Mr. Bannon: We wanted real powers to accompany the positions.
Mr. Cullen: I find the reversal of all these positions very difficult. It is happening for no reason other than to make hay in the House.
Mr. Coonan: I am delighted the Minister has consulted our document for ideas.
Mr. Mooney: There is a psychology at work here.
Mr. Cullen: Many important points were made on both sides of the House.
Mr. Wilson: Fine Gael scrapped it.
Mr. Bannon: The Minister has muzzled his own crew who are very angry here this evening.
Mr. Cullen: The democratic revolution meant almost the disappearance of Fine Gael as a serious political entity.
Mr. Bannon: The Minister will see about that in the next election.
Mr. Cullen: I appreciate the contributions of Senators in regard to the relationship that must exist in light of the fact that Members of this House and the Dáil are public representatives, remain so and deal with many inquiries from individuals, community groups or whatever at local level which require a system at local government level. This must be put in place in regard to the official side on the local authority, that is, the managers and directors of services, and how they interact with Members of the Oireachtas.
Mr. Coonan: The Minister should read A Democratic Revolution and he will find out how to do it.
Mr. Cullen: We should not forget we are changing the roles in the sense of enhancing the whole discipline of local government. We are giving it its own raison d'être in the context of its members. Its members will be just local authority members and we will be just Members of the Dáil and Seanad. We are making that separation and the system must be fair and efficient. I will not give Members of the Oireachtas a superior position to that of elected councillors because it would not be acceptable to anyone.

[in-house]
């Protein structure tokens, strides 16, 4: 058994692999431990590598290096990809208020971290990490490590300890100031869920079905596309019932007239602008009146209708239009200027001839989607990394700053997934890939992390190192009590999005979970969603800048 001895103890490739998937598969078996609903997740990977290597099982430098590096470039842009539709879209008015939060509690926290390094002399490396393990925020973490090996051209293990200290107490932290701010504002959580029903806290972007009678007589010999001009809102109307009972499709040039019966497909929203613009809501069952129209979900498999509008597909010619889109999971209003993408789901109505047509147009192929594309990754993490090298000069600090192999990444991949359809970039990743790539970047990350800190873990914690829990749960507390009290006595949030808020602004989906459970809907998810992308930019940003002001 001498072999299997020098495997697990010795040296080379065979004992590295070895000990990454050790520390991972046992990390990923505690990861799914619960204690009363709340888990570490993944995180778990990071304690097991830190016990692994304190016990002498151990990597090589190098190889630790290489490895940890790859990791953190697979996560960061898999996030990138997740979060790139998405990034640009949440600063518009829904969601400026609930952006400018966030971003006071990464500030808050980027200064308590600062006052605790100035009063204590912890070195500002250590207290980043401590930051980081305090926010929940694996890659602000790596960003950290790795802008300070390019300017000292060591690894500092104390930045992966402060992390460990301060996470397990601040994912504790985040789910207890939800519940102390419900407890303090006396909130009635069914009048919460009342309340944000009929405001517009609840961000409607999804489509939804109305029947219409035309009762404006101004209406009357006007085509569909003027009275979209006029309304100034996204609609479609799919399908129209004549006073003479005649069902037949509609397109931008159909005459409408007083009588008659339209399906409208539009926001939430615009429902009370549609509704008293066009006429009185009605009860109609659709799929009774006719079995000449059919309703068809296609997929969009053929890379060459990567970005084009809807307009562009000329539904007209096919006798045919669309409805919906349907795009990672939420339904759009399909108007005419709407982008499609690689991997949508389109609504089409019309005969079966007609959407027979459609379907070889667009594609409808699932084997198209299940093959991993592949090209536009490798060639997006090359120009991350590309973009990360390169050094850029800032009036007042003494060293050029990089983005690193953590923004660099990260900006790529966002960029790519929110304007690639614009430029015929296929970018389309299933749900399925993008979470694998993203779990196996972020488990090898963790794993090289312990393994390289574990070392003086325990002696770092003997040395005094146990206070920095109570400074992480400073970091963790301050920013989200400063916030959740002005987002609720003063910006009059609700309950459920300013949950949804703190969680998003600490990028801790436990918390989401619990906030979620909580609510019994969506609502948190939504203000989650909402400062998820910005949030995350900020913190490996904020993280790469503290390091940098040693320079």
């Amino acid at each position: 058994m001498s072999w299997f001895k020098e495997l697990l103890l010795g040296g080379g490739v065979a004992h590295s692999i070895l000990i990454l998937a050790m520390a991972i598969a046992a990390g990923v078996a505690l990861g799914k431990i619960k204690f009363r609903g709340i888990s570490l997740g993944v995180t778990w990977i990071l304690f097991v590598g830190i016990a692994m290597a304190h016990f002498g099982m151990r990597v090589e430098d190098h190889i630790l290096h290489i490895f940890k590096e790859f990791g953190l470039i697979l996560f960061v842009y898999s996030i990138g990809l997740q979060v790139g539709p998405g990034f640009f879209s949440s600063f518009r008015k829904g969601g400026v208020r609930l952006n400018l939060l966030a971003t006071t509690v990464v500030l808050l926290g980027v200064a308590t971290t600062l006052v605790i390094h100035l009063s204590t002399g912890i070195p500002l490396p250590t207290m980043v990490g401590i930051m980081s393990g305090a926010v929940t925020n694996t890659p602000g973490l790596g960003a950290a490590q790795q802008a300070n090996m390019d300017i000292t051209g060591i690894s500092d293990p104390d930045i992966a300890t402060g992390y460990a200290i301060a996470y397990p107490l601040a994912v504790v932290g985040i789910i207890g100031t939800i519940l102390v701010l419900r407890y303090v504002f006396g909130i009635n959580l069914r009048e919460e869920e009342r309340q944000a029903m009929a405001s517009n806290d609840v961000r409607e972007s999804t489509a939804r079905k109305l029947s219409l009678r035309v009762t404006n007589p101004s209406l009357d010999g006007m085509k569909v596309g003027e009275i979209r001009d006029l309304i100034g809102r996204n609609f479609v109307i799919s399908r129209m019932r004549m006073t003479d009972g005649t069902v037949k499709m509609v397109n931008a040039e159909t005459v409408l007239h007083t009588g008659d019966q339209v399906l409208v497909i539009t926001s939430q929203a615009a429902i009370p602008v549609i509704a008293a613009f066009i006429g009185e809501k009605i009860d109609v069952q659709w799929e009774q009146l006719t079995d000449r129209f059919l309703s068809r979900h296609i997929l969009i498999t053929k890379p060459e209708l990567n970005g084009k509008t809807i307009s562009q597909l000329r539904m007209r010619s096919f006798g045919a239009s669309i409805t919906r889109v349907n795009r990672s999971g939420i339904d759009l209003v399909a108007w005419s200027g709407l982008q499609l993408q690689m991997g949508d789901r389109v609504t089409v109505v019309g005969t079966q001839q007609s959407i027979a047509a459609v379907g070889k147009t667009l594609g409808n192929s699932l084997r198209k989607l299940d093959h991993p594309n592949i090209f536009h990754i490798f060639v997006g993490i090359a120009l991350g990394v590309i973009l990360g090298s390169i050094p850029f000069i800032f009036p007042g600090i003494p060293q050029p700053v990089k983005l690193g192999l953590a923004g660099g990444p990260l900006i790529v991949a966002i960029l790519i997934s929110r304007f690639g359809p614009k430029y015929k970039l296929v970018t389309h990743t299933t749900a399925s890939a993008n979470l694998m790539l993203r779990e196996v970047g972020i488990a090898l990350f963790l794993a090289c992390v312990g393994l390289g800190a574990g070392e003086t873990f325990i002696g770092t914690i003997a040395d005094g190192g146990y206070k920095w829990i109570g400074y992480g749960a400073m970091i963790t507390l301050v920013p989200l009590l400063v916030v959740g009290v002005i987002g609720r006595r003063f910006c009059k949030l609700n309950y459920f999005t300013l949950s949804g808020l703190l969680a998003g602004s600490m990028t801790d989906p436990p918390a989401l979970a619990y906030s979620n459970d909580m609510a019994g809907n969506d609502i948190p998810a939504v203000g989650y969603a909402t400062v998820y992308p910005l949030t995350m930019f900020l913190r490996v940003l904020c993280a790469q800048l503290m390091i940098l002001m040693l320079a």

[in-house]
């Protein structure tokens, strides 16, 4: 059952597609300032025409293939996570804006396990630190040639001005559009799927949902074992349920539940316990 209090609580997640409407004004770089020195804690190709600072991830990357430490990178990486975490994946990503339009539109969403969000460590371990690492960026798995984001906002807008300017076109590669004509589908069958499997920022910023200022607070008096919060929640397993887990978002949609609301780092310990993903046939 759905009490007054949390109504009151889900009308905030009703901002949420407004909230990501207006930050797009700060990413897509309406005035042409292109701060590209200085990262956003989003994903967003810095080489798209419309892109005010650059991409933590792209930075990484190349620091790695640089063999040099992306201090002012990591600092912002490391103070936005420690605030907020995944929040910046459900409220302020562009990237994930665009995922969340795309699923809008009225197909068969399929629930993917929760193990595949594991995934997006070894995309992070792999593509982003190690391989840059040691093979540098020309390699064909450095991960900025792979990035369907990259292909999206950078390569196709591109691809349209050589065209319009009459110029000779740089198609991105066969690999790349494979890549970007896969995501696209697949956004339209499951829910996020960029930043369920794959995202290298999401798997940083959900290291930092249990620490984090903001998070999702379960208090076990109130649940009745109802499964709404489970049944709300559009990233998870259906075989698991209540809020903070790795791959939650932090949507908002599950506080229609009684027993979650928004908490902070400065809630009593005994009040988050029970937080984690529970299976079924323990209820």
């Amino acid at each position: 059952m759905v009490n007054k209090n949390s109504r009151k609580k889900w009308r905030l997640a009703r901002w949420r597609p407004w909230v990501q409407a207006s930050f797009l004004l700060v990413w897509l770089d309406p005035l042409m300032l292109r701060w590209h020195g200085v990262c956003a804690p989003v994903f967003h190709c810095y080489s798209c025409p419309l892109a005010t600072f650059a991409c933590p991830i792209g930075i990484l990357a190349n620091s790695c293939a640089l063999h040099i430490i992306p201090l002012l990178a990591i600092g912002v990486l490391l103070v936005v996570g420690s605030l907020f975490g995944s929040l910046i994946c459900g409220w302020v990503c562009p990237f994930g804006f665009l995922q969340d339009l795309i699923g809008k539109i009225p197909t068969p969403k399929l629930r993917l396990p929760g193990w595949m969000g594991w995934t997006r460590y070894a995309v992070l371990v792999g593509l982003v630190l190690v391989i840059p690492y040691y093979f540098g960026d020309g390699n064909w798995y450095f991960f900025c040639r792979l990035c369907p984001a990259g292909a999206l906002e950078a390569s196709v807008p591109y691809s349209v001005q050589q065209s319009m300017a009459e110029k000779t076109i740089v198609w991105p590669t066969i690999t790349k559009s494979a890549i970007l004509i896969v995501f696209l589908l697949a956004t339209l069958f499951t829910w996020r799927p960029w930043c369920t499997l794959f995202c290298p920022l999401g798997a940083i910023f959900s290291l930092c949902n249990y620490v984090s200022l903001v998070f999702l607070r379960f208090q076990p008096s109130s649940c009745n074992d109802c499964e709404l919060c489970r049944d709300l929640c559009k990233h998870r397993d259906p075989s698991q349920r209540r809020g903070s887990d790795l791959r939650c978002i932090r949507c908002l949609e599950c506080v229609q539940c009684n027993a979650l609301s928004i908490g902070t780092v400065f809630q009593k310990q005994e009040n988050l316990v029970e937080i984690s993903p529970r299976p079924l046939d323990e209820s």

The issue has been about access, responses and how we deal with the situation. I am confident I will be able to meet the challenges posed fairly and openly by colleagues in my own party and by other Members of the House. Before the Bill finishes in the Seanad, I propose to make changes to it. I will tease it out with colleagues and we will have a clearer picture of what is involved, which Members deserve. I have given a lot of time to the Bill which reflects my interest in local government and my respect for the Seanad. The debate has been of enormous help to me in clarifying what the real issues are in regard to the relationship that must exist at local level.
I would say to Members of the House that this is important legislation which will expand the political representative base throughout the country. By bringing more people into the system, we will increase the general stock of politicians available to serve the people, which is our primary focus. We can then move on to the point made by Members on all sides regarding real reform. This is a defining moment.
I listened to what Senator O'Rourke, Senator Mooney and others said earlier. This affords us a three pronged approach in some respects. We can now look at the whole local government structure. The Seanad has already decided to look very closely at strengthening its role, including its operational functions, judicial review, legislation and so on. The same applies to the Dáil in terms of sitting times. We have been frustrated for a long time in terms of expanding our role, times of sittings and so on. Much springs forth from the ending of the dual mandate which will benefit the three democratically elected Chambers, that is, local authorities, the Seanad and Dáil Éireann.
I commend the Bill to the House and thank Senators on all sides for their positive, helpful and well thought out contributions.
Question put: “That the words proposed to be deleted stand.”
Kitt, Michael P.
Mooney, Paschal C.
Ó Murchú, Labhrás.
White, Mary M.
Tellers: Tá, Senators Minihan and Moylan; Níl, Senators Bannon and U. Burke.
Question declared carried.
Amendment declared lost.
An Cathaoirleach: I declare the Bill read a Second Time.
Committee Stage ordered for Thursday, 6 March 2003.